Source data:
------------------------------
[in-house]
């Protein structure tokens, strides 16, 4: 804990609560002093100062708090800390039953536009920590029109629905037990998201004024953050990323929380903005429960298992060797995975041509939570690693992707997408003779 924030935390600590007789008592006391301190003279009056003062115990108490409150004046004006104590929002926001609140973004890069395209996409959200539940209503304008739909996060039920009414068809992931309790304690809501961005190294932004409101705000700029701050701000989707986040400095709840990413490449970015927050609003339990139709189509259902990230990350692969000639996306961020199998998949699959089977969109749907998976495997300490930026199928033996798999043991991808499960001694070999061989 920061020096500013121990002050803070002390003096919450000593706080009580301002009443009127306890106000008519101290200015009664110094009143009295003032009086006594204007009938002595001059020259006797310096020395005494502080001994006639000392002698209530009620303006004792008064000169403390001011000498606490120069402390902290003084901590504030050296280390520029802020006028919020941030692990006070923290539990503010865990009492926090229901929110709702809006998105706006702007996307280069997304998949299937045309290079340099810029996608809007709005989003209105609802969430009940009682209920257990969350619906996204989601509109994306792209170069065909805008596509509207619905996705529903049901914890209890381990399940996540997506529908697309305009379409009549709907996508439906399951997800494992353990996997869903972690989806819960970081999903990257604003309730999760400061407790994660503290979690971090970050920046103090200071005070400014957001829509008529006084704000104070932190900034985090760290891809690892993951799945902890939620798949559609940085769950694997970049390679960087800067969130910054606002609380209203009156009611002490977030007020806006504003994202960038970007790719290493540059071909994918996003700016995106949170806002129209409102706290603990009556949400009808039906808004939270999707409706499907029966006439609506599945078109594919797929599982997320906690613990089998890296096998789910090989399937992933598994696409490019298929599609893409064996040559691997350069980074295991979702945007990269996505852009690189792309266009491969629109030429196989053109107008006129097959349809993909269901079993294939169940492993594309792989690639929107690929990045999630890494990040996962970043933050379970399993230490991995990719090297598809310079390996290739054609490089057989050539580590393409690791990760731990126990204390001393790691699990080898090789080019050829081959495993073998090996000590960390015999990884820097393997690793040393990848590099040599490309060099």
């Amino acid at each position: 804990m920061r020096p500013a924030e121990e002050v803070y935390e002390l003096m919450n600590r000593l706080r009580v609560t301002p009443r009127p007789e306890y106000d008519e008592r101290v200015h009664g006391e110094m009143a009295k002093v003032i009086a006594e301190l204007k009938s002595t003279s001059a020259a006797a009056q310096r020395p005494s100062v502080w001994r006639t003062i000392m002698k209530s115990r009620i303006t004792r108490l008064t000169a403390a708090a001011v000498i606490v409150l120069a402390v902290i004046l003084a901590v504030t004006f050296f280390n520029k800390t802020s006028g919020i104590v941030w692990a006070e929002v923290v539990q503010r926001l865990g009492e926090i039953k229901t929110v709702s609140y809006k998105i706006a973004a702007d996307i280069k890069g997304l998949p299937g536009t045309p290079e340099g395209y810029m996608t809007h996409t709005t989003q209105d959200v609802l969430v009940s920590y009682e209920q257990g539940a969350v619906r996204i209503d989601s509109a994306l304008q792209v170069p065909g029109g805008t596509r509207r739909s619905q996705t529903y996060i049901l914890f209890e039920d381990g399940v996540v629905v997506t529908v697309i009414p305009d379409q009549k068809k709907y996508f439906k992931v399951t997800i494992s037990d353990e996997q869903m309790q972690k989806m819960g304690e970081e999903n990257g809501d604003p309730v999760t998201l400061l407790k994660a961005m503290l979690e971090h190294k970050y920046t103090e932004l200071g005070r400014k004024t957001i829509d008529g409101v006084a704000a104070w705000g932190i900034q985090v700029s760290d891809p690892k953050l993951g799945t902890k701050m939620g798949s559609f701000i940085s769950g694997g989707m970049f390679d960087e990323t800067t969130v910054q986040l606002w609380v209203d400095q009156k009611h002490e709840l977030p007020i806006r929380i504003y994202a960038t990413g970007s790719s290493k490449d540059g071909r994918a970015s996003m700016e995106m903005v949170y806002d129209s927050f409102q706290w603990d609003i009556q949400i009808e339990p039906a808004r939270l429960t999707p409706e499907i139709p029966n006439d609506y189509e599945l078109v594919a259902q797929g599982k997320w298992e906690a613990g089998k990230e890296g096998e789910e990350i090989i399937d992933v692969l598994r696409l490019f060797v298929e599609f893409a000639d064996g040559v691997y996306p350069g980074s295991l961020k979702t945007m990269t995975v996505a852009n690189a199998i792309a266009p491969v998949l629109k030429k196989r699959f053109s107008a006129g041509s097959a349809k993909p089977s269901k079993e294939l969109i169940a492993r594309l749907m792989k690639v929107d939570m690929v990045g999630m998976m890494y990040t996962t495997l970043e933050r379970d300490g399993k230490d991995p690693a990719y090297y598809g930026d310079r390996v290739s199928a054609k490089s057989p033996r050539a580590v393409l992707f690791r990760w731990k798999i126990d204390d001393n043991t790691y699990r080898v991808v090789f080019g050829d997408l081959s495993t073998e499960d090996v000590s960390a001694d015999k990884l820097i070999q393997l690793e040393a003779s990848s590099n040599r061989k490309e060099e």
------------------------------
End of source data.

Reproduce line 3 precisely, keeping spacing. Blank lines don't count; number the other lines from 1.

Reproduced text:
């Amino acid at each position: 804990m920061r020096p500013a924030e121990e002050v803070y935390e002390l003096m919450n600590r000593l706080r009580v609560t301002p009443r009127p007789e306890y106000d008519e008592r101290v200015h009664g006391e110094m009143a009295k002093v003032i009086a006594e301190l204007k009938s002595t003279s001059a020259a006797a009056q310096r020395p005494s100062v502080w001994r006639t003062i000392m002698k209530s115990r009620i303006t004792r108490l008064t000169a403390a708090a001011v000498i606490v409150l120069a402390v902290i004046l003084a901590v504030t004006f050296f280390n520029k800390t802020s006028g919020i104590v941030w692990a006070e929002v923290v539990q503010r926001l865990g009492e926090i039953k229901t929110v709702s609140y809006k998105i706006a973004a702007d996307i280069k890069g997304l998949p299937g536009t045309p290079e340099g395209y810029m996608t809007h996409t709005t989003q209105d959200v609802l969430v009940s920590y009682e209920q257990g539940a969350v619906r996204i209503d989601s509109a994306l304008q792209v170069p065909g029109g805008t596509r509207r739909s619905q996705t529903y996060i049901l914890f209890e039920d381990g399940v996540v629905v997506t529908v697309i009414p305009d379409q009549k068809k709907y996508f439906k992931v399951t997800i494992s037990d353990e996997q869903m309790q972690k989806m819960g304690e970081e999903n990257g809501d604003p309730v999760t998201l400061l407790k994660a961005m503290l979690e971090h190294k970050y920046t103090e932004l200071g005070r400014k004024t957001i829509d008529g409101v006084a704000a104070w705000g932190i900034q985090v700029s760290d891809p690892k953050l993951g799945t902890k701050m939620g798949s559609f701000i940085s769950g694997g989707m970049f390679d960087e990323t800067t969130v910054q986040l606002w609380v209203d400095q009156k009611h002490e709840l977030p007020i806006r929380i504003y994202a960038t990413g970007s790719s290493k490449d540059g071909r994918a970015s996003m700016e995106m903005v949170y806002d129209s927050f409102q706290w603990d609003i009556q949400i009808e339990p039906a808004r939270l429960t999707p409706e499907i139709p029966n006439d609506y189509e599945l078109v594919a259902q797929g599982k997320w298992e906690a613990g089998k990230e890296g096998e789910e990350i090989i399937d992933v692969l598994r696409l490019f060797v298929e599609f893409a000639d064996g040559v691997y996306p350069g980074s295991l961020k979702t945007m990269t995975v996505a852009n690189a199998i792309a266009p491969v998949l629109k030429k196989r699959f053109s107008a006129g041509s097959a349809k993909p089977s269901k079993e294939l969109i169940a492993r594309l749907m792989k690639v929107d939570m690929v990045g999630m998976m890494y990040t996962t495997l970043e933050r379970d300490g399993k230490d991995p690693a990719y090297y598809g930026d310079r390996v290739s199928a054609k490089s057989p033996r050539a580590v393409l992707f690791r990760w731990k798999i126990d204390d001393n043991t790691y699990r080898v991808v090789f080019g050829d997408l081959s495993t073998e499960d090996v000590s960390a001694d015999k990884l820097i070999q393997l690793e040393a003779s990848s590099n040599r061989k490309e060099e």